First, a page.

Danswest Dance Productions' three studios host a menagerie of summer classes taught by an experienced staff of dancers and designed to cater to groups of all ages. Ballet is designed to teach correct alignment and body placement through exercises and barre work, tap classes assist students in their quests to dance out morse-code novels, hip-hop teaches the methods of popping, locking, and break-dancing in front of wall-length mirrors, and modern dance lets students express emotion and basic gestures used to hitchhike on cushioned floors. Children ages 3 1/2 to 5 can participate in preschool ballet and tap, and kids ages 5–8 can revel in the exciting world of musical theater, a genre best known for being performed by bored coal miners.
Trapezes, lyras, and slings dangle above the stage and classrooms at Zuzi!, a nonprofit organization with an affinity for the expressiveness of modern dance and the gracefulness of aerial maneuvers. The source of this passion rests within cofounder and artistic director Nanette Robinson—who is a certified Skinner Releasing Technique instructor—and radiates outward to talented teachers who lead dance classes ranging from aerial and ballet to funk. It also fills the studio’s troupe of performers who frequently pack Zuzi!’s 135-seat theater for seasonal performances, including an annual Winter Solstice Concert. Their mission also involves spreading the message of modern dance as far as possible, which is why they schedule an open aerial class during Friday happy hour and offer classes for kids as young as 4 years old.
After a life-changing car accident, Steps Dance and Fitness Studio owner Melissa Watkins thought she had lost her ability to dance for good. Through gradual exercise and her discovery of Zumba, Melissa gained a passion and appreciation for motion, which she shares with all who step onto the studio's wheat-hued hardwood floors. Instructors lead a multitude of classes that include weightlifting sessions to tone muscles and slow-paced workouts that forge the core strength needed to carry boulders to see the ocean for the first time. From beneath the raspberry walls, strains of music hint at the cumbia, merengue, and salsa tunes that fuel up-tempo dance sessions.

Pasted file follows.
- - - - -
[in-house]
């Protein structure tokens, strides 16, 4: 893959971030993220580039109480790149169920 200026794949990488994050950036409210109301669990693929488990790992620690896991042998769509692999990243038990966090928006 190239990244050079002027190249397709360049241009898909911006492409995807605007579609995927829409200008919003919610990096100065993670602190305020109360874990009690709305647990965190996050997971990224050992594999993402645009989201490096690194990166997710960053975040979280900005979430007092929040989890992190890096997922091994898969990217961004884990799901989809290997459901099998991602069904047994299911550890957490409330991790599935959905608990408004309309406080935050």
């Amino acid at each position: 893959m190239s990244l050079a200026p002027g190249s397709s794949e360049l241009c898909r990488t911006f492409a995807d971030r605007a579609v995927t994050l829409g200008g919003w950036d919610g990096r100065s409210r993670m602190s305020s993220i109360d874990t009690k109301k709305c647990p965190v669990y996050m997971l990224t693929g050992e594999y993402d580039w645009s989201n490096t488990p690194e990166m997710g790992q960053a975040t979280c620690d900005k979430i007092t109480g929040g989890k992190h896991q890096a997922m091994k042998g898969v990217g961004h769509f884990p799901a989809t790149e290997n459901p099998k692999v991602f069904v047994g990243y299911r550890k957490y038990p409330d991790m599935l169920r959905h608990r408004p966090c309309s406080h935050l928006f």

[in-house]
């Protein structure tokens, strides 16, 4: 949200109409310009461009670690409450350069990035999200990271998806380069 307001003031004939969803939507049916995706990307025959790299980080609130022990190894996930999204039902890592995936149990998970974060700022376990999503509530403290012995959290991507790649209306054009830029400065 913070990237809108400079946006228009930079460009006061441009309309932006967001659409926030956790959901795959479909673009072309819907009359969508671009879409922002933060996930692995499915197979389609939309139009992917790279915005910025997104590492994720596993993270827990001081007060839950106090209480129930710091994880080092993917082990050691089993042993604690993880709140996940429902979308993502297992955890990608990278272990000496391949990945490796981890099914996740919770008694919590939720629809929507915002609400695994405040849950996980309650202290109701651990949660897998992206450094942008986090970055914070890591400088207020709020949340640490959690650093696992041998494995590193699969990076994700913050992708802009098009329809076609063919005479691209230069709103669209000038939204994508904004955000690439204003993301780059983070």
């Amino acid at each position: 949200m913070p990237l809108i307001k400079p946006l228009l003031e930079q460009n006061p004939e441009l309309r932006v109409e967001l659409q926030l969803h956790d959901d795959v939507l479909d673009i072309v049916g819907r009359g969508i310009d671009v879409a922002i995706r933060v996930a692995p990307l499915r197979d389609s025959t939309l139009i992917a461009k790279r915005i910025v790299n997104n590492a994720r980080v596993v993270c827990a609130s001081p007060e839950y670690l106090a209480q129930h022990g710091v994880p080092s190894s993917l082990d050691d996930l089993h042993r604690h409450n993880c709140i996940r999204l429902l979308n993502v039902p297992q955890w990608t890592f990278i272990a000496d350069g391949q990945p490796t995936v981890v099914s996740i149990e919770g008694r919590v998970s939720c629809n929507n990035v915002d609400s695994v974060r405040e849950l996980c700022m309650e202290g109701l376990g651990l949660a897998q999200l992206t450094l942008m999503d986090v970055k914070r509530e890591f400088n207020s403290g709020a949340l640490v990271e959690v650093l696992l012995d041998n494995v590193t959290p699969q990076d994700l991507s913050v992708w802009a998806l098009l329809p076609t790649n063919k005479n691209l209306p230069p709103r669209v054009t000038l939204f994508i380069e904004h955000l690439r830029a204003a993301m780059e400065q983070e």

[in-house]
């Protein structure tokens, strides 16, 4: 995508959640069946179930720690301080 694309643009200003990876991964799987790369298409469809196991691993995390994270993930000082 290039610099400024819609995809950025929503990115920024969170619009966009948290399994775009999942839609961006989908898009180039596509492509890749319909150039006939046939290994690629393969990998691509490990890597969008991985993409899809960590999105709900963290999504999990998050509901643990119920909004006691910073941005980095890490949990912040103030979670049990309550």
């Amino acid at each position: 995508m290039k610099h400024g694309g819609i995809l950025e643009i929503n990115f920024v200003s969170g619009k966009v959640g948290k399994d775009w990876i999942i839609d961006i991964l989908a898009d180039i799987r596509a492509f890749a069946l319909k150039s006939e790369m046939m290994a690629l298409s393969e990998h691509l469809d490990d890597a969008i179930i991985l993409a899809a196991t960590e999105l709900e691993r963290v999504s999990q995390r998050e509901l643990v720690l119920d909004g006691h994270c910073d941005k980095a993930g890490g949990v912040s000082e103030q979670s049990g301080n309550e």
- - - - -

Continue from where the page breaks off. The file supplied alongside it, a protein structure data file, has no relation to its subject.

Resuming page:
Carol Sottosanti inherited her love of hitting high notes and cutting rugs from her father, an opera singer who inspired her to pursue a degree in vocal performance from the University of Arizona. Naturally, Carol wanted her children to also experience the beauty and exhilaration of performing on stage, but she couldn't find a program that would grant her kids the proper exposure and practice they needed. Teaming up with other moms in the community, Carol organized a few small shows starring the neighborhood's charismatic children, and subsequently, Kids Unlimited was born. Since its inception in 1986, KU Studios still produces shows regularly, preparing their young performers with various classes in vocal performance, dance, and acting. Aspiring triple threats can dive into a wide variety of camps designed to hone singing and dancing skills, while promoting awareness of important topics such as bullying or the proliferation of mimes in Tucson. KU's outstanding performers earn their way into small-group ensembles that perform regularly throughout the community.
Over the last three decades, dance guru Kathryn Ferguson has dedicated her career to practicing and teaching the art of belly dancing. First exposed to the form in Casablanca, Morocco, Kathryn continues to put her own spin on belly dancing’s traditional hip shakes and tummy undulations, releasing a series of instructional video tapes and leading classes in her Tucson studio. These Egyptian- and Lebanese-style belly-dancing classes accommodate beginning and intermediate dancers looking to get in shape or shake up the annual family-reunion talent show. The studio's bright yellow walls create an upbeat environment, and full-length mirrors allow them to check for proper form and keep tabs on emerging six packs. In addition to teaching classes at Xanadu Dance Studio, Kathryn also helms the Xanadu Dancers Troupe, which performs regularly at dance- and music-focused events such as the Mediterranean Nights gala.
Kimberly Aguirre began dancing at the age when most kids are learning to write. She wore her dancing shoes all the way through college, earning five different certifications before light-tripping her way to the head of a dance studio in a local community center. Under her leadership, the studio expanded to a standalone facility and became Pointe of Grace. With a curriculum drawn from Aguirre's extensive background, instructors teach tap, ballet, jazz and hip-hop to everyone from adults to teens and toddlers. Her Zumba classes hit the ground running as she infuses the Latin-dance-based class with her shimmying prowess. Students looking for the fitness benefits of functional movement without wanting to feel threatened that the rhythm is going to get them can tone and limber muscles in one of Pointe of Grace’s yoga classes.